Another option is to place the photos on the SD card itself. I found this to slow down the Pi slightly. This would also mean that if the storage needed to be updated a new SD card would be required and this would lead to you needing to reinstall the operating system and configure everything again.
The 3rd option is to keep your files on a network drive. This sounds like a good idea however in practice it caused a lot of network traffic and slowed down the whole process. This also led to the screensaver taking about 15 seconds to load.
Setting Up Openelec
After the operating system is installed, the next step is to set up the operating system to work less like a media centre and more like a digital photo frame. You will need a keyboard and/or mouse and have your Pi connected to your display.
Once Openelec has been installed you will be presented with the following screen. If you are using a different skin it may look a little different however the basic principles are the same.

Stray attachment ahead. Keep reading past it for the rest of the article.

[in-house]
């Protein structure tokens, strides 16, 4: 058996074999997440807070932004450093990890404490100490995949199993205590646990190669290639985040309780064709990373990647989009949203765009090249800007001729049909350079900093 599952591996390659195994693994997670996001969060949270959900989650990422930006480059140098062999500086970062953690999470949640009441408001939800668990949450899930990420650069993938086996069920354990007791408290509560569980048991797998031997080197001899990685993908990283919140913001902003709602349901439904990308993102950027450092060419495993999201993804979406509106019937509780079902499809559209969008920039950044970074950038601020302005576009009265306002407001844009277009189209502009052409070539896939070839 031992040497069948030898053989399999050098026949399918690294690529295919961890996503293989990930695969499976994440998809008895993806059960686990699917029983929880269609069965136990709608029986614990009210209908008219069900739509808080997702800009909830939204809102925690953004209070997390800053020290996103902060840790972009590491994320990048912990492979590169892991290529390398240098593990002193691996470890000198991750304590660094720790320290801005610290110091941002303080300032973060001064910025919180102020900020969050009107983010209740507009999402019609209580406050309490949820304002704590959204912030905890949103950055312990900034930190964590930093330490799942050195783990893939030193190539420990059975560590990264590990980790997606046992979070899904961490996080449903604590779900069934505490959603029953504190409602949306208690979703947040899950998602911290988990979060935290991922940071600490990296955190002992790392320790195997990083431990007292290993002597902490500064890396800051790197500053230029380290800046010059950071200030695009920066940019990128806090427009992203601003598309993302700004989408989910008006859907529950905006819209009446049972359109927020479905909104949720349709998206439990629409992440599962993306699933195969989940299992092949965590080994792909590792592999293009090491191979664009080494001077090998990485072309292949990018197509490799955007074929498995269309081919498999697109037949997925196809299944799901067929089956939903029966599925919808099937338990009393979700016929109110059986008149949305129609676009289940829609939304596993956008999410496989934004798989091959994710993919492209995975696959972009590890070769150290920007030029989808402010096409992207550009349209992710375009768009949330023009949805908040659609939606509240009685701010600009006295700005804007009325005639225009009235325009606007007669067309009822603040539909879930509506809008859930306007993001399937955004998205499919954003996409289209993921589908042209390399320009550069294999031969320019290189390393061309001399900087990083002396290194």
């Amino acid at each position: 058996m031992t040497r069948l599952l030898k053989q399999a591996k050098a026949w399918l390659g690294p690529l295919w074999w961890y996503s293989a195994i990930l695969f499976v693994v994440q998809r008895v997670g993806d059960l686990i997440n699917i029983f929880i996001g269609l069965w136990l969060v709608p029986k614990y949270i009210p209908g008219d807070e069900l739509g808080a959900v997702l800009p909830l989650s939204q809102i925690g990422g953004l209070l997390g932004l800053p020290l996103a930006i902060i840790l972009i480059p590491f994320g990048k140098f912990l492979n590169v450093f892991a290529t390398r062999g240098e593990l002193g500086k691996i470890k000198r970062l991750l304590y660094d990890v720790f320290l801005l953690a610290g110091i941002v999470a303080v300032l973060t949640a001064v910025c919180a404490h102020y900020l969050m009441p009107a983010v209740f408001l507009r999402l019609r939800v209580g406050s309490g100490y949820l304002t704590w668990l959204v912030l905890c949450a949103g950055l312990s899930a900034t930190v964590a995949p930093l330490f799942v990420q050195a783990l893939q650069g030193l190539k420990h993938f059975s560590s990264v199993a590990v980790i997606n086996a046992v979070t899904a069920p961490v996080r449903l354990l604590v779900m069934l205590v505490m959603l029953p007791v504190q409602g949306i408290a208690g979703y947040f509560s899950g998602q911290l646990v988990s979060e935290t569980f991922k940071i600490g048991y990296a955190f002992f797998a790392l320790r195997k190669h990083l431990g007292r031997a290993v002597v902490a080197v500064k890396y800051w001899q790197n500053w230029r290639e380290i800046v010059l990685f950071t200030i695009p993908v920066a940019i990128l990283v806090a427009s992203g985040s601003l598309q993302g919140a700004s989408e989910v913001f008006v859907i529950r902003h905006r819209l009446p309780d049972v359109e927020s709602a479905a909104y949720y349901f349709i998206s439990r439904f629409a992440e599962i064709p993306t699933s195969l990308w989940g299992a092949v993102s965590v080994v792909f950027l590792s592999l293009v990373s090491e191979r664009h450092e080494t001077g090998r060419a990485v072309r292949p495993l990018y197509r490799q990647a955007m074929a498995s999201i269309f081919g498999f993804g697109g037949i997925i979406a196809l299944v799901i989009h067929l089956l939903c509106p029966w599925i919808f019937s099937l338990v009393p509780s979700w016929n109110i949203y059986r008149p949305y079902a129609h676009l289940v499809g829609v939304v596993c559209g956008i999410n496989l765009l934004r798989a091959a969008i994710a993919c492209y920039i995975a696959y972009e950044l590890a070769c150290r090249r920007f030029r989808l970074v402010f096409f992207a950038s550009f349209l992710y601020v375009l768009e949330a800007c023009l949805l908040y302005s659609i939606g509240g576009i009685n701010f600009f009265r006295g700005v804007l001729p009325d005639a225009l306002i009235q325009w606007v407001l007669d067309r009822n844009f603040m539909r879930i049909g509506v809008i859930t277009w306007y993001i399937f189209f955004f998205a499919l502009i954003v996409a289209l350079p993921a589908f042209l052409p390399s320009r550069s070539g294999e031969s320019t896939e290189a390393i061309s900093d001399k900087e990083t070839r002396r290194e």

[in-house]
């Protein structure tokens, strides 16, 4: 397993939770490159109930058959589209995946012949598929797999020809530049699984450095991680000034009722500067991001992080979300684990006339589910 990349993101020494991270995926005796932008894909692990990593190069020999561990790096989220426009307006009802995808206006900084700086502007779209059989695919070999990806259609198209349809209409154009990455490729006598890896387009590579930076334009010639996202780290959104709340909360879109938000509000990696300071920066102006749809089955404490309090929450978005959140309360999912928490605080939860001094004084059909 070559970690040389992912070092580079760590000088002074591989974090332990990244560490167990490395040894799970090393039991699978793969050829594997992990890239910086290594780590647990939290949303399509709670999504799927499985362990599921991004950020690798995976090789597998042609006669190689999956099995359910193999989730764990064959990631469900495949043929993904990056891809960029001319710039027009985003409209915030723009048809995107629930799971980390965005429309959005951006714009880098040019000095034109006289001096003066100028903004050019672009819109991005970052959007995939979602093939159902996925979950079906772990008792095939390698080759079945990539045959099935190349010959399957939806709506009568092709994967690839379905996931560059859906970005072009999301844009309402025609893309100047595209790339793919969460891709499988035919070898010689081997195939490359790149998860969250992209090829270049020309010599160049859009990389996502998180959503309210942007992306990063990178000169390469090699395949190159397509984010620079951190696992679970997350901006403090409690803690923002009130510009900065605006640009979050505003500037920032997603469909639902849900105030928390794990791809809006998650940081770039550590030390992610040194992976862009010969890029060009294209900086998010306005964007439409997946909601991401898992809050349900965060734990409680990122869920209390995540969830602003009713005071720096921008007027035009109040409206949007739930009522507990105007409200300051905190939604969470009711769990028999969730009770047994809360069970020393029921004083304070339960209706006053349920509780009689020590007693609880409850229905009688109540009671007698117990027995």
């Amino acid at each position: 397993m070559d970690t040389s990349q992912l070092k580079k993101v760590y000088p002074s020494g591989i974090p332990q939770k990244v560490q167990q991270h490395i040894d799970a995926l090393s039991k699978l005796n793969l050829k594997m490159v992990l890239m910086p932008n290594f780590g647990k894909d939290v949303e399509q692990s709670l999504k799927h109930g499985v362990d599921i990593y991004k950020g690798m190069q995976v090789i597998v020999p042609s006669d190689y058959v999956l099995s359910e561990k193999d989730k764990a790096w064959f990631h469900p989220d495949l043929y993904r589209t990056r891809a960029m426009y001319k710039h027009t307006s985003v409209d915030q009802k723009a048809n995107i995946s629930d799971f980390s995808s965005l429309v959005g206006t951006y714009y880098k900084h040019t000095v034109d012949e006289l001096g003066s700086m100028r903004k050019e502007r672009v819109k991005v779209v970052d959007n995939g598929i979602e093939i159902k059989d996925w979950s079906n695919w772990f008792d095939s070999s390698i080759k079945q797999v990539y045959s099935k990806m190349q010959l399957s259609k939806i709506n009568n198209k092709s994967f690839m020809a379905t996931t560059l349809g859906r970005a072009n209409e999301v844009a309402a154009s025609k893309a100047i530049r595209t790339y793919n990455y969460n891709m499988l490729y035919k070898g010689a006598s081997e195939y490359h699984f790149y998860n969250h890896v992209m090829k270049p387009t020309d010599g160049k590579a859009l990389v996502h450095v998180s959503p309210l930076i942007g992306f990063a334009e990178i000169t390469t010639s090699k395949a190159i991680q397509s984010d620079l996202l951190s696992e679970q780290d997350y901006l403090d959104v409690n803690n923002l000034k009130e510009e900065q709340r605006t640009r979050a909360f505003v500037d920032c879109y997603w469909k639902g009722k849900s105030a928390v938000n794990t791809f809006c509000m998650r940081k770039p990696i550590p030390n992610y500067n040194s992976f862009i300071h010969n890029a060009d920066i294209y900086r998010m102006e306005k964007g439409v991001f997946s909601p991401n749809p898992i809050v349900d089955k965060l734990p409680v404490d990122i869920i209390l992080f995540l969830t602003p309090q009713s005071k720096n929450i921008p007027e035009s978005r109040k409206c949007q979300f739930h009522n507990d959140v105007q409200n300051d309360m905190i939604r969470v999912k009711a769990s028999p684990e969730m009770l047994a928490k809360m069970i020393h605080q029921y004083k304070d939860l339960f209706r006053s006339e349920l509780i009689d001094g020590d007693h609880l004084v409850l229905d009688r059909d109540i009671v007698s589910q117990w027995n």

Set Up Network (WIFI)
Note: This will require you to have a compatible USB WIFI adapter plugged into your Pi.
Firstly navigate to the programs section on the XBMC home screen. Click on the ‘programs’ menu
Once in the programs menu it will show you the list of add-ons that you have. One of them should be called OpenElec configuration. Click on this one.
A new window should open up in a few seconds that will display the OpenElec settings. Navigate to the connections menu on the side of the window. This should display a list of the WIFI connections available near you. Select your one by clicking on it.
A prompt will appear for you to type in your password.
Press Ok. You will then be taken back to the previous menu where you can see the status of your connection. If all goes well this should change to connected. After it is connected return to the home screen.
The first step is to set up the slideshow screen saver.
We are going to use the slideshow screensaver to display the photos for this photoframe.
To do this first move to the ‘system’ tab on the home screen and then go down to the ‘settings’ sub menu. This can be done with the mouse or arrow keys.
In the ‘settings’ menu go to the ‘appearance’ tab.
In this menu select the ‘screensaver’ tab
Once in this menu navigate to the menu ‘screensaver mode’ and click.
In this menu you want to navigate to the ‘Get More’ button.